Van Heijst has been mesmerised by flying since he was four years old and worked towards getting his pilot’s licence at 18.

He always kept his camera with him as he began flying, and over 14 years as a professional pilot he has honed his photography technique.

He said: ‘One of my favourite shots are the two where we see the Northern Lights or the thunderstorm with a small glimpse in the cockpit of the 747, as if we’re hanging outside the aeroplane.

‘By placing the camera like this I was hoping to capture the unnatural sensation of flying a very sophisticated aeroplane and complex cockpit in an endless natural environment where neither human or animal would be able to observe the world.

‘The aurora is still one of the most magical and inspiring phenomena I have seen so far, no matter how often it shows up during our night flights.

‘It adds to the almost super-natural sensation of seeing the world from that unique angle and perspective and makes us feel so small and insignificant in comparison to the dimensions of the weather and aurora.’

The Northern Lights look simply stunning in this startling shot over Canada. ‘The aurora,’ says Van Heijst, ‘is still one of the most magical and inspiring phenomena I have seen so far’
Heavens above: This superb shot shows the so-called zodiacal light — a faint glow that is sometimes seen at twilight when the sunlight is scattered in the interplanetary dust between the sun and the earth. ‘On top of that,’ said Van Heijst, ‘the International Space Station made her third visible pass during our night flight, seen here as a bright trail of light as it reflects the sunlight from over the horizon.’ He explained that the green glow on the right is known as earth glow, ‘not to be confused with aurora (or Northern Lights)’. ‘It’s actually a faint glow that is being produced by the oxygen in our own atmosphere,’ he said, ‘and not a side effect of the sunlight or radiation. Sometimes visible with the naked eye, but you’ll need to find a place with as little light pollution as possible’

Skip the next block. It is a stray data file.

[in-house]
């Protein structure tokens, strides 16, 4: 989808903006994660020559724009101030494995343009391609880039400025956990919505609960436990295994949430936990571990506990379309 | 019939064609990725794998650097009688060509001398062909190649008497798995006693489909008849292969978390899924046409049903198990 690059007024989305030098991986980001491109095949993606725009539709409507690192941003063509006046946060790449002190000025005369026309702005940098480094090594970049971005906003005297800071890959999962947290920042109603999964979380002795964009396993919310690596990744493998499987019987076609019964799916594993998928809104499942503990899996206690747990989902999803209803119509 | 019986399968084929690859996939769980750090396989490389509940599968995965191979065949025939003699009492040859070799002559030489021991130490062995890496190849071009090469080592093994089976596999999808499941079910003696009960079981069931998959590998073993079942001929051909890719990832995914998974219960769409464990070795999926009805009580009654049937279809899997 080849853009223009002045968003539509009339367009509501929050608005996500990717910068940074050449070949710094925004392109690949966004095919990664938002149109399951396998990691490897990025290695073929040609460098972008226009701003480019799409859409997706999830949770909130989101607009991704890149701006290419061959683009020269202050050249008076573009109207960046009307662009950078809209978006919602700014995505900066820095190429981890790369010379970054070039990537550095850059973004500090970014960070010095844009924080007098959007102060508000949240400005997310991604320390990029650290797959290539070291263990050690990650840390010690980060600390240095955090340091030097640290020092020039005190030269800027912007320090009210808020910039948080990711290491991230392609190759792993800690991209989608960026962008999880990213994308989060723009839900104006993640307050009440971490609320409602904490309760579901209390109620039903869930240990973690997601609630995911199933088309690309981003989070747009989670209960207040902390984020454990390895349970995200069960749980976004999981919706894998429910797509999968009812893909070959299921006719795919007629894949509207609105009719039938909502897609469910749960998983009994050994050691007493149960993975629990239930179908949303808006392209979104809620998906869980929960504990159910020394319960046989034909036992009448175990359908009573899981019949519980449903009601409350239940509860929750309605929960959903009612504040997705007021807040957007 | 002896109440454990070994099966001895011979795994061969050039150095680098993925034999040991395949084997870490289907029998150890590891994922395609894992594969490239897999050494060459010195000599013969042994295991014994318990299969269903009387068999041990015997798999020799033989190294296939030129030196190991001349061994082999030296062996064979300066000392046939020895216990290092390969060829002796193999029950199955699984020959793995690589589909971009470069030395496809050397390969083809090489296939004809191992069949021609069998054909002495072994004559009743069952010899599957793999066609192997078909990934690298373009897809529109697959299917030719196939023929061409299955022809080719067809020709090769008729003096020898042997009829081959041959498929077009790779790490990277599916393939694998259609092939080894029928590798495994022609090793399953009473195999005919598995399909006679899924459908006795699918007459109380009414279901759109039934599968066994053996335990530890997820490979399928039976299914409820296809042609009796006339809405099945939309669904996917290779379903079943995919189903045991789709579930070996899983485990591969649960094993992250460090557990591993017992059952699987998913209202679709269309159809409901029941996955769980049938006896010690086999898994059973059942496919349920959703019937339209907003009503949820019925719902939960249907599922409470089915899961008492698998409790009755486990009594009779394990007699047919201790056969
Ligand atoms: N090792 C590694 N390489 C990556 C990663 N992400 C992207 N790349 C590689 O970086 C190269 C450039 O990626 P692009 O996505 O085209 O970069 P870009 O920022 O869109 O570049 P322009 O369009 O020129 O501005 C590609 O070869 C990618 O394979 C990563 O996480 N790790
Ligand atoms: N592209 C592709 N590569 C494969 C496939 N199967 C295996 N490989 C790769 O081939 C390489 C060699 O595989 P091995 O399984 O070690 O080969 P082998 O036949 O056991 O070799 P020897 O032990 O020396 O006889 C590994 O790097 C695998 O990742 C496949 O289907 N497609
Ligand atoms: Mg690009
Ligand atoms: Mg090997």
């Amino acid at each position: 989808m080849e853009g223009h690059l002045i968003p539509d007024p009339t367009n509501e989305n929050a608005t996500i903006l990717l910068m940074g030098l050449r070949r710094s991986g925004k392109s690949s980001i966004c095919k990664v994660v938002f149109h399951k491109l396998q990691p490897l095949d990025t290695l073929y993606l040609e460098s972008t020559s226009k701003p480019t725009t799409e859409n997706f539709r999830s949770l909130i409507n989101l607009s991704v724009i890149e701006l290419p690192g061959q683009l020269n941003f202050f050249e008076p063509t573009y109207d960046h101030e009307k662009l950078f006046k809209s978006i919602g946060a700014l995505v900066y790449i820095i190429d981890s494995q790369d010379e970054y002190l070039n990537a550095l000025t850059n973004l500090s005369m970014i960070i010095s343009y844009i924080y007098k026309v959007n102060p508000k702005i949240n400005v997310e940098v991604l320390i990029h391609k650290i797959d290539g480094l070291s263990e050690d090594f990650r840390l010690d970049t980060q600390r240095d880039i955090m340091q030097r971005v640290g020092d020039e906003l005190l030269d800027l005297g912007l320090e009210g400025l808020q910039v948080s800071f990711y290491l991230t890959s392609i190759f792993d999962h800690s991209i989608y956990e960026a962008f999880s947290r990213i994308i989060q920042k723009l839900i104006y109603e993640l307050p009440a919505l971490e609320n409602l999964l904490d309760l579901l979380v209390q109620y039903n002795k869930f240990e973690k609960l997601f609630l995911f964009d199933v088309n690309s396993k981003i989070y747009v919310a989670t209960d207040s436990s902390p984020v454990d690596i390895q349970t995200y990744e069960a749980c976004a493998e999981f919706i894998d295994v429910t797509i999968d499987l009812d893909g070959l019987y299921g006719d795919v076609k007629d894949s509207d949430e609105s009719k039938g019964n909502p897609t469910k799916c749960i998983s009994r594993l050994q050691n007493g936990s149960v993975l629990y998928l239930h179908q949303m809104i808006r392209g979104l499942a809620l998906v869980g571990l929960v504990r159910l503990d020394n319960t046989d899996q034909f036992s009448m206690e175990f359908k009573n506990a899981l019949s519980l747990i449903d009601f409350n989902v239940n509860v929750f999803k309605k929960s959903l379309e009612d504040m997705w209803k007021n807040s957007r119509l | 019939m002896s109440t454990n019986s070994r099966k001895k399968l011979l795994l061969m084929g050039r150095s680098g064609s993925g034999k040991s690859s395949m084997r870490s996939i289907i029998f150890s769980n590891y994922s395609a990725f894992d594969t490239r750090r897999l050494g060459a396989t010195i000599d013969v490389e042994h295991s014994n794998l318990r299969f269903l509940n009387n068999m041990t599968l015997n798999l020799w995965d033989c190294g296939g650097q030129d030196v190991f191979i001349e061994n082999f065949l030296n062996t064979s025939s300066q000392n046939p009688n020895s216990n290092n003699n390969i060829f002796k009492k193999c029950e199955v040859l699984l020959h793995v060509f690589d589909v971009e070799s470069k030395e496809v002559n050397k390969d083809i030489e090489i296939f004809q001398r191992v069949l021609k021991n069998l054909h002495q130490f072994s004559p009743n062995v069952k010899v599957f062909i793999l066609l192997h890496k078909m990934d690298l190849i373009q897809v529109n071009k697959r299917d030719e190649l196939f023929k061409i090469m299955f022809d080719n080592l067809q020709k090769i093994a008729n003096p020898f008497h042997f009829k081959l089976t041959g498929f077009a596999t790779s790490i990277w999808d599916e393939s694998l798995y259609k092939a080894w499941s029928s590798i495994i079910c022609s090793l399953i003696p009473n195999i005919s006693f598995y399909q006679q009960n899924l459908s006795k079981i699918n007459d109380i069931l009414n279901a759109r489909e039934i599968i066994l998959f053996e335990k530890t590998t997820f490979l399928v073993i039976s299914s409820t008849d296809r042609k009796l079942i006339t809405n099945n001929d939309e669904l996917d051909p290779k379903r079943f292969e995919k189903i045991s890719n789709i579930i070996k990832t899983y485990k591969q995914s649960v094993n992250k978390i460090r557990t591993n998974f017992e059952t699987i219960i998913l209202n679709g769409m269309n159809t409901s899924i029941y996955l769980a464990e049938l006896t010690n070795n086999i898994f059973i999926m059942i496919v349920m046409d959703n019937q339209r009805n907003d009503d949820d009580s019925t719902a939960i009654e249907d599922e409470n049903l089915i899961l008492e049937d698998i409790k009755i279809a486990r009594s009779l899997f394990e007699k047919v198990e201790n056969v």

Van Heijst says that one of his favourite routes is to and from Anchorage.

He said: ‘In general, I always look forward to flights to and from Anchorage, Alaska, because of the Alaskan landscapes and the high chances of Northern Lights.

‘If you want to see the Northern Lights, you’ll have the highest chance if you go and fly up to Northern Canada, Alaska, Greenland or high up Norway. For spectacular mountains the Himalayas or Afghanistan are absolutely breathtaking when flying between Europe and south-east Asia. But nearly every part of the planet has its own beauty in its own way.’

His advice for budding photographers wanting to take the perfect shot from a plane window is to make sure that only light from outside hits the lens.

He said: ‘Try to keep the camera as still as possible, maybe even by securing it between the seat and the window. Next to that, it’s important to make sure no light from the cabin is falling onto the window and camera at all. Try covering up the window and/or camera with a blanket so only the light from outside is falling onto the lens.

‘Long shutter times are possible, but you have to keep the camera as steady as possible. The benefit we have as pilots is that the windows are much larger and I can simply place the camera in the corner of the window frame where I can easily keep it still.

‘Try using shuttertimes of a second, and turn that up to longer shuttertimes if you manage to keep the camera steady.’

Van Heijst said: ‘There is a powerful and peaceful sense of solitude about it while sitting in a small cockpit, 38,000ft up in the sky with a vista that extends thousands of miles from horizon to horizon.’ Pictured is a sunset over Mongolia
Shutterbug: Over 14 years as a professional pilot Van Heijst has honed his photography technique. He said of this picture, taken over Canada, that it’s ‘one of the few times I’ve been lucky to witness the Northern Lights during summer since they are normally hardly visible with the sun still so close to the horizon on the Northern hemisphere’. He added that ‘the sun is in a constant state between sunset and sunrise and at the same time we are treated to a nice show of dancing Northern Lights’
Here shooting stars burst over India. Van Heijst said that the perspectives he achieves makes humans seem small and insignificant